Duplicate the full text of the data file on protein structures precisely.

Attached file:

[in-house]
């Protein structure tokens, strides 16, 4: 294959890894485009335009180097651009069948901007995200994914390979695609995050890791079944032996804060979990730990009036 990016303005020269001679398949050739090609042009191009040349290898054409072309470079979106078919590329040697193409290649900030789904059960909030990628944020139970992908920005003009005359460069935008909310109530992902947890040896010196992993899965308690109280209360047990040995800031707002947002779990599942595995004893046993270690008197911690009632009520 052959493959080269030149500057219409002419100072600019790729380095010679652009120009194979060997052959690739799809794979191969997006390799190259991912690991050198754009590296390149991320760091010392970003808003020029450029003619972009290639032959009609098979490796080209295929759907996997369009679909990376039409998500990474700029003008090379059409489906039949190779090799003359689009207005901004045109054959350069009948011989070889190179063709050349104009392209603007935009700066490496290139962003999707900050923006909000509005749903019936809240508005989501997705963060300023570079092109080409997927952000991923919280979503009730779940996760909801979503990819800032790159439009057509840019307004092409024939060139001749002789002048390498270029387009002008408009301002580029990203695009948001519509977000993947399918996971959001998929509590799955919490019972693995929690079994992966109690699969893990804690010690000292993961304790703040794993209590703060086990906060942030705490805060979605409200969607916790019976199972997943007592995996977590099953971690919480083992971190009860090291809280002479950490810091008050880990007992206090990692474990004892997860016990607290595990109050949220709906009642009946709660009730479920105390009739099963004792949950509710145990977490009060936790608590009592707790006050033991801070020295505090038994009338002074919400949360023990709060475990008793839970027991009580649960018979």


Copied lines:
[in-house]
């Protein structure tokens, strides 16, 4: 294959890894485009335009180097651009069948901007995200994914390979695609995050890791079944032996804060979990730990009036 990016303005020269001679398949050739090609042009191009040349290898054409072309470079979106078919590329040697193409290649900030789904059960909030990628944020139970992908920005003009005359460069935008909310109530992902947890040896010196992993899965308690109280209360047990040995800031707002947002779990599942595995004893046993270690008197911690009632009520 052959493959080269030149500057219409002419100072600019790729380095010679652009120009194979060997052959690739799809794979191969997006390799190259991912690991050198754009590296390149991320760091010392970003808003020029450029003619972009290639032959009609098979490796080209295929759907996997369009679909990376039409998500990474700029003008090379059409489906039949190779090799003359689009207005901004045109054959350069009948011989070889190179063709050349104009392209603007935009700066490496290139962003999707900050923006909000509005749903019936809240508005989501997705963060300023570079092109080409997927952000991923919280979503009730779940996760909801979503990819800032790159439009057509840019307004092409024939060139001749002789002048390498270029387009002008408009301002580029990203695009948001519509977000993947399918996971959001998929509590799955919490019972693995929690079994992966109690699969893990804690010690000292993961304790703040794993209590703060086990906060942030705490805060979605409200969607916790019976199972997943007592995996977590099953971690919480083992971190009860090291809280002479950490810091008050880990007992206090990692474990004892997860016990607290595990109050949220709906009642009946709660009730479920105390009739099963004792949950509710145990977490009060936790608590009592707790006050033991801070020295505090038994009338002074919400949360023990709060475990008793839970027991009580649960018979």